What is the purpose of God’s law? Some think the Bible is simply a rule book. This perspective completely misses God’s saving message. Yet, to fully appreciate God’s love, we need first to understand his law.
The Bible speaks of three categories of laws:
- Civil laws governed the nation of Israel.
- Ceremonial laws dictated how Israel was to worship in the Old Testament.
- The Moral law is summarized by the commands to love God and one another.
The Gold Standard
This law is all about holiness. It reflects God’s glory. He is perfect in every way. God has no sin, and nothing impure can enter his presence (Revelation 21:27). The law then serves as God’s standard for access into his presence. “Be holy, for I am holy” (Leviticus 11:45). Jesus repeated this command,
“Be ye therefore perfect, even as your Father which is in heaven is perfect.”Matthew 5:48
See Also: Be or Become Perfect?
Some, trying to keep this command, assume God means you should try your best or simply become perfect someday? Surprisingly, that’s not what God is saying at all.
He says, “Be perfect.” It is written in the same grammatical form as the commandments. Your employer doesn’t expect you to just become on time someday. He wants punctuality right now. How much more with God’s perfect expectations!
In fact, trying to approach God by means of your obedience to the law places you under the curse of having to obey everything perfectly (Galatians 3:10). You could never disobey the law even once (James 2:10). Jesus emphasized that every stroke of God’s law must be fulfilled (Matthew 5:18). No wonder the Bible teaches “no one will be declared righteous in his sight by observing the law” (Romans 3:20).
We cannot live up to God’s standard of perfection.
Look in the Mirror
When we take an honest look at God’s law, it doesn’t show us how good we are. Instead, it shows just how far we’ve fallen. Adultery includes lust. Hate is condemned as murder. The law makes us conscious of sin (Romans 3:20). Paul wrote, “I had not known sin, but by the law” (Romans 7:7). God gave us an abundance of commands to make us aware of our own sinfulness. An honest look in the mirror of God’s law shows a lying, blasphemous, covetous, thieving, adulterous murderer for whom hell awaits (Revelation 21:8). The law doesn’t justify me. It condemns me.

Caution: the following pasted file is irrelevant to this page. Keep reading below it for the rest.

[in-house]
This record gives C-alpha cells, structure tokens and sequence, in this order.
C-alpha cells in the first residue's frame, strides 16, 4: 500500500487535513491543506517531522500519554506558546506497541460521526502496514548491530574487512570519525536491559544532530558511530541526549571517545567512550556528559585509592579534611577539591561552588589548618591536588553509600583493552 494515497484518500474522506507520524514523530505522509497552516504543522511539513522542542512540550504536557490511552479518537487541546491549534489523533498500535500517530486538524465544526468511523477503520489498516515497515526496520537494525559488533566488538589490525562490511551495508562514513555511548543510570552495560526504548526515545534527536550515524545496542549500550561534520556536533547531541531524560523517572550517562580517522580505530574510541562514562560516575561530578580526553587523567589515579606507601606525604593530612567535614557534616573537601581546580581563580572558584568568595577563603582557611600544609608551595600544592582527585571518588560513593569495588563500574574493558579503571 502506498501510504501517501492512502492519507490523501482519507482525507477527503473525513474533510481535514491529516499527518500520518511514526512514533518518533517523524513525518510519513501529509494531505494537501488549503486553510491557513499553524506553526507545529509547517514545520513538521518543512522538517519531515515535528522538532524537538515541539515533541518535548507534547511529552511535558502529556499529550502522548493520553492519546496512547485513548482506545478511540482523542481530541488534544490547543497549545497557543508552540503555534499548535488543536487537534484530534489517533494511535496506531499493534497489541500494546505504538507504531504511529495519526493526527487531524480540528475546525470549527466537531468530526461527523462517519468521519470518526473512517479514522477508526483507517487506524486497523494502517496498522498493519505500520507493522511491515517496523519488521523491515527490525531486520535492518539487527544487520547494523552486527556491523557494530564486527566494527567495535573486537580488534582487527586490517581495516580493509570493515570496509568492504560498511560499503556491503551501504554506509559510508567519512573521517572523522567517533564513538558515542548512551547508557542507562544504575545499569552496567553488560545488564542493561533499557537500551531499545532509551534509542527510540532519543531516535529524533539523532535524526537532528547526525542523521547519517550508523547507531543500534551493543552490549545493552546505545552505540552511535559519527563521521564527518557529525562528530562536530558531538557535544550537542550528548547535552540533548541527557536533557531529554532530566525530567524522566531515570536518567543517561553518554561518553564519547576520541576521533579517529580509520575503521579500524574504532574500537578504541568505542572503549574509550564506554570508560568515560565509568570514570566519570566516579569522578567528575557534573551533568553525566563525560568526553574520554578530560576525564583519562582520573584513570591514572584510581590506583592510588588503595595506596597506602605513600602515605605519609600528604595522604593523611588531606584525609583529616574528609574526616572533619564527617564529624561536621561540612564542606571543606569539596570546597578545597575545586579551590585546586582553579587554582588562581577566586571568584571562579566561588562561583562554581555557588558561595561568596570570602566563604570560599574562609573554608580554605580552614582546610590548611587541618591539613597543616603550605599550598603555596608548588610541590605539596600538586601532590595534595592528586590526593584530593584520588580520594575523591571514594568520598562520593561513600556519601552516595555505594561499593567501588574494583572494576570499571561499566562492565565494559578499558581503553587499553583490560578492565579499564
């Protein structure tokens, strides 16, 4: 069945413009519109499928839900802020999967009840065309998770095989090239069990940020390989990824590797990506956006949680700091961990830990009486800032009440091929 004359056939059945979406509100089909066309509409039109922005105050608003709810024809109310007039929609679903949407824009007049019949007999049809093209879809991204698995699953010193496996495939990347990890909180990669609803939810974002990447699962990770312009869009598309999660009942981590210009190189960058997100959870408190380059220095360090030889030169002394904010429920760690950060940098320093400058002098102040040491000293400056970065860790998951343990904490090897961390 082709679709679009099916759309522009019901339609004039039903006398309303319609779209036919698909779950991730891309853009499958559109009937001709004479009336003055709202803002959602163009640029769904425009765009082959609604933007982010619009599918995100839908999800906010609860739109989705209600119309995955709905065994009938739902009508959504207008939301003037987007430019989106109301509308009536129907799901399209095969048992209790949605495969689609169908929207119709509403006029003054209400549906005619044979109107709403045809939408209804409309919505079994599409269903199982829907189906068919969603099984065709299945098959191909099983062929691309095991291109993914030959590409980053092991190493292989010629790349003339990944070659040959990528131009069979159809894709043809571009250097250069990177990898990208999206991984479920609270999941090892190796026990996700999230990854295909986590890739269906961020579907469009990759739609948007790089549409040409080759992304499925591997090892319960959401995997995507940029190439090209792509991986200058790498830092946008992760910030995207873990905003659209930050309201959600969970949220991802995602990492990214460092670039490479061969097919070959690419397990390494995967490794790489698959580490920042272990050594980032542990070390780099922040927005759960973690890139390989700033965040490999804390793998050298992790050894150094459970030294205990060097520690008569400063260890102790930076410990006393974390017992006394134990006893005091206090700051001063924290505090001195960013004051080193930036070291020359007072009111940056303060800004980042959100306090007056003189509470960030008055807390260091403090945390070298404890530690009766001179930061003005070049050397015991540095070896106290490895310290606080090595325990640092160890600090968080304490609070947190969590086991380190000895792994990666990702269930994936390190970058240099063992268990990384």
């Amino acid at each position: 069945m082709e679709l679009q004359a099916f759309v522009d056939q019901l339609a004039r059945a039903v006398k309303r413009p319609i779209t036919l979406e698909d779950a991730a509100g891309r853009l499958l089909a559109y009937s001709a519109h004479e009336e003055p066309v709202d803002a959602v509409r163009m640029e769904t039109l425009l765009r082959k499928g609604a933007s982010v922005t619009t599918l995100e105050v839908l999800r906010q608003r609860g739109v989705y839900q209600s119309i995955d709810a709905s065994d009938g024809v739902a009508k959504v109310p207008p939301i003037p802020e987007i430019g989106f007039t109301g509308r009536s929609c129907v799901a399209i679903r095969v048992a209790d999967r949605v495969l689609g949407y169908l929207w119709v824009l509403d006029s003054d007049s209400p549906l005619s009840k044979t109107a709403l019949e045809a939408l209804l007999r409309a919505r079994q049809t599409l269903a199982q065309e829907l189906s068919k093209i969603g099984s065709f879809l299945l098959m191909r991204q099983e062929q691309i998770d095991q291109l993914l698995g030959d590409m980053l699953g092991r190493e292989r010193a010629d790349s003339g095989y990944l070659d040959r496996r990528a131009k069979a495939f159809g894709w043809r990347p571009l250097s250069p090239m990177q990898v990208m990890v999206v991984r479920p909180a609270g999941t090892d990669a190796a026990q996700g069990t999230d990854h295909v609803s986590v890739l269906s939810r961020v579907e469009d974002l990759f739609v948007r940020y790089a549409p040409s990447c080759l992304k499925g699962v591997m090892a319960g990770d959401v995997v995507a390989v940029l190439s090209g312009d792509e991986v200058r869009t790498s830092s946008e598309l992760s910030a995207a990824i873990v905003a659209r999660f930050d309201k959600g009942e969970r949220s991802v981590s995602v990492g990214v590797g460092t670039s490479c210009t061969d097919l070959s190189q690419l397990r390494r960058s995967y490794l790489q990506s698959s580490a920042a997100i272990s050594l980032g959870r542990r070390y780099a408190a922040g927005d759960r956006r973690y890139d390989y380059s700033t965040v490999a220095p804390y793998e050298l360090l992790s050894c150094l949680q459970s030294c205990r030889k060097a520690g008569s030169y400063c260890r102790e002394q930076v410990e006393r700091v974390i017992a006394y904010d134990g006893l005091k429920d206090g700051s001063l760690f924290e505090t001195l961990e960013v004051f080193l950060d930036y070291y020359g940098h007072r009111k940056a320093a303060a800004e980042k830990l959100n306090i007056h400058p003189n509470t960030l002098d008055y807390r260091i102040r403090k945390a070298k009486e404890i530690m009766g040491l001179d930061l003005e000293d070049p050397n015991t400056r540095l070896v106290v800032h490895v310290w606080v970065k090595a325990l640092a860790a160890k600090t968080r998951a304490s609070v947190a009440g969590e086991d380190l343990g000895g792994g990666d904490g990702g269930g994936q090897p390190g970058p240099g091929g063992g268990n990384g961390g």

See Also: Can a Loving God Send Someone to Hell?
What Does this Reflection Drive you to?
Turning back to the law in desperation won’t change the appearance of your reflection in it. Imagine breaking your mother’s heirloom vase. You try to glue it back together, but you know it will never be the same. Every time you looked at it, you would be reminded of what you did. In the same way, the law cannot save. If it could, Christ died for nothing (Galatians 2:21).
Hope for Holiness?
When we finally acknowledge we could never achieve the holiness God demands, we turn to the only one who is holy. The law was put in charge to lead us to Christ that we might be justified by faith (Galatians 3:24). The ultimate purpose of the law is to drive us back to God and trust in his solution.
Since we couldn’t be holy, God sent a substitute who could. Jesus rescued us by living under the law perfectly in our place (Galatians 4:4). Jesus didn’t abolish the law; He fulfilled it.
“What the law could not do…God [did by] sending his own Son”Romans 8:3
The perfection God demands is the same perfection he provides in Christ. This perfection is credited to us by trusting in Jesus as our substitute.
The Law’s Role for Christians
Does the law still apply to Christians? Yes and no. It is not the path through which we can become right with God. That would be impossible. In fact, trying would actually be a rejection of what was already accomplished for us by Jesus. This is why the Bible teaches we are no longer under fear of the law, but instead, we are under grace (Romans 6:14).
See Also: Key Biblical Terms — Grace
Yet, in his grace, we are made holy, i.e., “set apart.” We stand out from the world around us. Now we delight in God’s law (Psalm 1:2). We don’t obey God’s commands out of duty or obligation to earn his favor because we have to. Instead of fear, we have freedom to live a life of thanks and follow God’s commands because we want to. We do so with the joy and confidence that we’re already covered with Christ’s perfect record.
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